The Ising Model

  • Silvio R. A. Salinas
Part of the Graduate Texts in Contemporary Physics book series (GTCP)


Most of the experiments in the neighborhood of critical points indicate that critical exponents assume the same universal values, far from the predictions of the “classical theories” (as represented by Landau’s phenomenology, for example). We now recognize that the universal values of the critical exponents depend on a just few ingredients:
  1. (i)

    The dimension of physical systems. Usual three-dimensional systems are associated with a certain class of critical exponents. There are experimental realizations of two-dimensional systems, whose critical behavior is characterized by another class of distinct and well-defined critical exponents.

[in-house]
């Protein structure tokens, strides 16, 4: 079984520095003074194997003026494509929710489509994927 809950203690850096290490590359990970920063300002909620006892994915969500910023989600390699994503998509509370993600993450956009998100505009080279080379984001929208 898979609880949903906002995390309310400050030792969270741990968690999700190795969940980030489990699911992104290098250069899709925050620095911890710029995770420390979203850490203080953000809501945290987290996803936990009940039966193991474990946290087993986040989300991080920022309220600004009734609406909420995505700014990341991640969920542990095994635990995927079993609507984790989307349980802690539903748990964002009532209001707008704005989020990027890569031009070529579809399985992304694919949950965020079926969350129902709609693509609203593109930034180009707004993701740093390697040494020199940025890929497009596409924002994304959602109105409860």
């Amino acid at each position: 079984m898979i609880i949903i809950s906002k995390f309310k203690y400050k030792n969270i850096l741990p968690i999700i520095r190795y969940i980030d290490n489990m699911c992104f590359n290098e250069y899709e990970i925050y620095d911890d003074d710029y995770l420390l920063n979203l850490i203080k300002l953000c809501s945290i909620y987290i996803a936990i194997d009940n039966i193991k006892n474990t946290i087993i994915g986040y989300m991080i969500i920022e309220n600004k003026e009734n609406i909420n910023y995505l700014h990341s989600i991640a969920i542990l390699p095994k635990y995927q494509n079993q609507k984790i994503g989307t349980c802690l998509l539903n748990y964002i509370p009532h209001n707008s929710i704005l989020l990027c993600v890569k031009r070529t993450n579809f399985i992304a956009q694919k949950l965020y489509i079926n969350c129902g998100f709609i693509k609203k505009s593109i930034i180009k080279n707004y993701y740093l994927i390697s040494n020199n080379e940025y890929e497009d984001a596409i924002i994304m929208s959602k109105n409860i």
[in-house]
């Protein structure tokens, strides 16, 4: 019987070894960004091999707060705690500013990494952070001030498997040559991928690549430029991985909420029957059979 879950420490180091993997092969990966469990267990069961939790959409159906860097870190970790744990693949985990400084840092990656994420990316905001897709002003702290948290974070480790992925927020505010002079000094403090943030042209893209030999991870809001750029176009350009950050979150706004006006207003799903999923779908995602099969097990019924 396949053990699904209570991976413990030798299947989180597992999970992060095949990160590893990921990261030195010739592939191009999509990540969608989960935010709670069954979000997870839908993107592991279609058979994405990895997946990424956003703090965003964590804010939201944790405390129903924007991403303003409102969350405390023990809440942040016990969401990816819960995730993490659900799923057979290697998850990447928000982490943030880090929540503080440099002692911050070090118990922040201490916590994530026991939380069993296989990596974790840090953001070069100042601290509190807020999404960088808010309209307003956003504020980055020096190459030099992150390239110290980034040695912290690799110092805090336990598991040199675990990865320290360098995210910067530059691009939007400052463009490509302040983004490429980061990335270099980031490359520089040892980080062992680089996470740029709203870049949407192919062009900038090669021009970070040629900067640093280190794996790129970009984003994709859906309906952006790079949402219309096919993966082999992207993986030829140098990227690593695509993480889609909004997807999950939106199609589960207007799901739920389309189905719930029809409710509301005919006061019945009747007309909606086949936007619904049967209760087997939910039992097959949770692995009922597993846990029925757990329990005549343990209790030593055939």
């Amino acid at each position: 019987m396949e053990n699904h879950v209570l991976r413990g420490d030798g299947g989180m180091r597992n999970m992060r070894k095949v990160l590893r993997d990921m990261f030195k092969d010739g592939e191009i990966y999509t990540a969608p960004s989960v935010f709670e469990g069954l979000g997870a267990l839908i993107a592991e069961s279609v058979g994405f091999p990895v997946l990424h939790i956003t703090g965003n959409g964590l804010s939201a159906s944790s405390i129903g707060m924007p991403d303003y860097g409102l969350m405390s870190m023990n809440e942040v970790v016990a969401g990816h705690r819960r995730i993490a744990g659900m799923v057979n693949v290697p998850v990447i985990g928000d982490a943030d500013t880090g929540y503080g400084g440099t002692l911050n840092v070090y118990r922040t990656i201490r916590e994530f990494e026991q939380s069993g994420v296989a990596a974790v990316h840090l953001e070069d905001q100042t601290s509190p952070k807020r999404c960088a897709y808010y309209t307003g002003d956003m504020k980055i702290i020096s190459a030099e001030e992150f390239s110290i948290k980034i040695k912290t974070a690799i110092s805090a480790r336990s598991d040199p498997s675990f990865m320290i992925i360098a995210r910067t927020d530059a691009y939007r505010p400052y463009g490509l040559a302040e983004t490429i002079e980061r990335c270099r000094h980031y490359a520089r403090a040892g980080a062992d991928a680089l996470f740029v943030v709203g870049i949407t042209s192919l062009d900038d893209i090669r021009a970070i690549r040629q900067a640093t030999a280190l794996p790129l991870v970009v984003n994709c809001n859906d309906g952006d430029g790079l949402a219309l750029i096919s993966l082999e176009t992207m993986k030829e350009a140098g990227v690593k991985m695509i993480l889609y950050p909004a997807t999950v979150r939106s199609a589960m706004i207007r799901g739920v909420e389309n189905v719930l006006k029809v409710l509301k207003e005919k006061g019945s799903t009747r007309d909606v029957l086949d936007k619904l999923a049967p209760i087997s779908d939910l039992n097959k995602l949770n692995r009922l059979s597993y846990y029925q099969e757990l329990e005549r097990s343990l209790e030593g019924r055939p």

2. (ii)

    The dimension of the order parameter. For simple fluids and uniaxial ferromagnets, the order parameter is a scalar number. For an isotropic ferromagnet, the critical parameter is a three-dimensional vector.

  3. (iii)

    The range of the microscopic interactions. For most systems of physical interest, the microscopic interactions are of short range. We will see that statistical systems with long-range microscopic interactions lead to the set of classical critical exponents.



Ising Model Transfer Matrix Critical Exponent Thermodynamic Limit Cayley Tree 
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Copyright information

© Springer Science+Business Media New York 2001

Authors and Affiliations

  • Silvio R. A. Salinas
    • 1
  1. 1.Instituto de FisicaUniversidade de São PaoloSão PaoloBrazil

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